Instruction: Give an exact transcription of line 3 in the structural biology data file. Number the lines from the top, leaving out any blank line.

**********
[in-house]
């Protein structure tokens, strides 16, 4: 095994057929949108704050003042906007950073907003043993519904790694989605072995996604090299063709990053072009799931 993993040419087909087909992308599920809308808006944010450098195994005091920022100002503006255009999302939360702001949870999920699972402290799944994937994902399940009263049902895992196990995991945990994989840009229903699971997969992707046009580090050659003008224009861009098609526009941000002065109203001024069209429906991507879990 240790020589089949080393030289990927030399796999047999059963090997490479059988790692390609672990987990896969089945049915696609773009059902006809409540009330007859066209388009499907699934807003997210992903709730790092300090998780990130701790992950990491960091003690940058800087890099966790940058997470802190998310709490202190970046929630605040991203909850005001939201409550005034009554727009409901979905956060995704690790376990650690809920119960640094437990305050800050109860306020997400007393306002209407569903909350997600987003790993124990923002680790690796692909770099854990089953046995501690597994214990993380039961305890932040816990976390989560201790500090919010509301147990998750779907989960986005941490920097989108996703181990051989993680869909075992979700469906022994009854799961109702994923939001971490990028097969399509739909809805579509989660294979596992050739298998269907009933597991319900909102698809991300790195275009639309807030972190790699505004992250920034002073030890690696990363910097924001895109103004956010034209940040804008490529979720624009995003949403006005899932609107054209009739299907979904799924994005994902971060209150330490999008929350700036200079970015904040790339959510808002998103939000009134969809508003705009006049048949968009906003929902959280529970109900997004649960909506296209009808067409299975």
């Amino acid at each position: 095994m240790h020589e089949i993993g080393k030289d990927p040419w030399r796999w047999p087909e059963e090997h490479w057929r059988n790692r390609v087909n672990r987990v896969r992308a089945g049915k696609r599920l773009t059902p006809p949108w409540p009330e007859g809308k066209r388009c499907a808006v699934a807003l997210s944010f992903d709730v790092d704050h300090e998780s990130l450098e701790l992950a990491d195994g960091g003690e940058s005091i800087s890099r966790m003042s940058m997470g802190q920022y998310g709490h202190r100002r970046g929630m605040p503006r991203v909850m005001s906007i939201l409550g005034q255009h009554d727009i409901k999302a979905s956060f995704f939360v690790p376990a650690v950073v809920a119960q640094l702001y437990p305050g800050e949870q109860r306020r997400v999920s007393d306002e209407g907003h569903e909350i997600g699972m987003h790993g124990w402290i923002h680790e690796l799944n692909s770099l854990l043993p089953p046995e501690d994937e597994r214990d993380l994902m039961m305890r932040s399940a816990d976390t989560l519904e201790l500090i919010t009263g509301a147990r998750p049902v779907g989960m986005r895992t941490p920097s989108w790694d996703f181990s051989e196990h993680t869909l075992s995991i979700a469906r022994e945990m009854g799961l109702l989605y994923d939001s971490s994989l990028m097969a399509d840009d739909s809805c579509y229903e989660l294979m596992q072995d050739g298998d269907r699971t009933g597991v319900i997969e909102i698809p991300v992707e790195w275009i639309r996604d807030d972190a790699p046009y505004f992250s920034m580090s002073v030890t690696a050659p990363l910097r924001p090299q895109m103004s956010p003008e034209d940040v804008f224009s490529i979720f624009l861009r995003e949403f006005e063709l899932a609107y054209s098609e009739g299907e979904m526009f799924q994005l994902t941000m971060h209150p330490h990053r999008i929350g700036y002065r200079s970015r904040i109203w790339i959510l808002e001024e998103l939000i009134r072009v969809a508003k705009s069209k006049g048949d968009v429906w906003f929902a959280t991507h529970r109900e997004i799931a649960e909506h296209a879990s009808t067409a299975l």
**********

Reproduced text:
């Amino acid at each position: 095994m240790h020589e089949i993993g080393k030289d990927p040419w030399r796999w047999p087909e059963e090997h490479w057929r059988n790692r390609v087909n672990r987990v896969r992308a089945g049915k696609r599920l773009t059902p006809p949108w409540p009330e007859g809308k066209r388009c499907a808006v699934a807003l997210s944010f992903d709730v790092d704050h300090e998780s990130l450098e701790l992950a990491d195994g960091g003690e940058s005091i800087s890099r966790m003042s940058m997470g802190q920022y998310g709490h202190r100002r970046g929630m605040p503006r991203v909850m005001s906007i939201l409550g005034q255009h009554d727009i409901k999302a979905s956060f995704f939360v690790p376990a650690v950073v809920a119960q640094l702001y437990p305050g800050e949870q109860r306020r997400v999920s007393d306002e209407g907003h569903e909350i997600g699972m987003h790993g124990w402290i923002h680790e690796l799944n692909s770099l854990l043993p089953p046995e501690d994937e597994r214990d993380l994902m039961m305890r932040s399940a816990d976390t989560l519904e201790l500090i919010t009263g509301a147990r998750p049902v779907g989960m986005r895992t941490p920097s989108w790694d996703f181990s051989e196990h993680t869909l075992s995991i979700a469906r022994e945990m009854g799961l109702l989605y994923d939001s971490s994989l990028m097969a399509d840009d739909s809805c579509y229903e989660l294979m596992q072995d050739g298998d269907r699971t009933g597991v319900i997969e909102i698809p991300v992707e790195w275009i639309r996604d807030d972190a790699p046009y505004f992250s920034m580090s002073v030890t690696a050659p990363l910097r924001p090299q895109m103004s956010p003008e034209d940040v804008f224009s490529i979720f624009l861009r995003e949403f006005e063709l899932a609107y054209s098609e009739g299907e979904m526009f799924q994005l994902t941000m971060h209150p330490h990053r999008i929350g700036y002065r200079s970015r904040i109203w790339i959510l808002e001024e998103l939000i009134r072009v969809a508003k705009s069209k006049g048949d968009v429906w906003f929902a959280t991507h529970r109900e997004i799931a649960e909506h296209a879990s009808t067409a299975l």